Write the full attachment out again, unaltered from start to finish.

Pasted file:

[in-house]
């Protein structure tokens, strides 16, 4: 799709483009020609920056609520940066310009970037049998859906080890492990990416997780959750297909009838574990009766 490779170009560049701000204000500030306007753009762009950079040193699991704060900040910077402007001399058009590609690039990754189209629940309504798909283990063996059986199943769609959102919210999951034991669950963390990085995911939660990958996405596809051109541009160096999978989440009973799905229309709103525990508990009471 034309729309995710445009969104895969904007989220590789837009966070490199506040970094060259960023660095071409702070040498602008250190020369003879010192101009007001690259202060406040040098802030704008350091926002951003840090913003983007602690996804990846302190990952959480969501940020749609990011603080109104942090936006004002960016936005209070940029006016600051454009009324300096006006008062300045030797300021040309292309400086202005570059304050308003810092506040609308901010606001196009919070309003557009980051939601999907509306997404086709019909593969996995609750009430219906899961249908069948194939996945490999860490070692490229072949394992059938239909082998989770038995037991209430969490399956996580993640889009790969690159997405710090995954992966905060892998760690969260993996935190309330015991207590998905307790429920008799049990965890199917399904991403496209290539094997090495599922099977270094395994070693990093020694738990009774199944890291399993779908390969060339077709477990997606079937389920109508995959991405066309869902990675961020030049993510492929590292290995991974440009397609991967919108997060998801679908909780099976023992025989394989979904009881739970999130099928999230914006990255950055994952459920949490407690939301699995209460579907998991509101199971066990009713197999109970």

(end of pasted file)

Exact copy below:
[in-house]
């Protein structure tokens, strides 16, 4: 799709483009020609920056609520940066310009970037049998859906080890492990990416997780959750297909009838574990009766 490779170009560049701000204000500030306007753009762009950079040193699991704060900040910077402007001399058009590609690039990754189209629940309504798909283990063996059986199943769609959102919210999951034991669950963390990085995911939660990958996405596809051109541009160096999978989440009973799905229309709103525990508990009471 034309729309995710445009969104895969904007989220590789837009966070490199506040970094060259960023660095071409702070040498602008250190020369003879010192101009007001690259202060406040040098802030704008350091926002951003840090913003983007602690996804990846302190990952959480969501940020749609990011603080109104942090936006004002960016936005209070940029006016600051454009009324300096006006008062300045030797300021040309292309400086202005570059304050308003810092506040609308901010606001196009919070309003557009980051939601999907509306997404086709019909593969996995609750009430219906899961249908069948194939996945490999860490070692490229072949394992059938239909082998989770038995037991209430969490399956996580993640889009790969690159997405710090995954992966905060892998760690969260993996935190309330015991207590998905307790429920008799049990965890199917399904991403496209290539094997090495599922099977270094395994070693990093020694738990009774199944890291399993779908390969060339077709477990997606079937389920109508995959991405066309869902990675961020030049993510492929590292290995991974440009397609991967919108997060998801679908909780099976023992025989394989979904009881739970999130099928999230914006990255950055994952459920949490407690939301699995209460579907998991509101199971066990009713197999109970």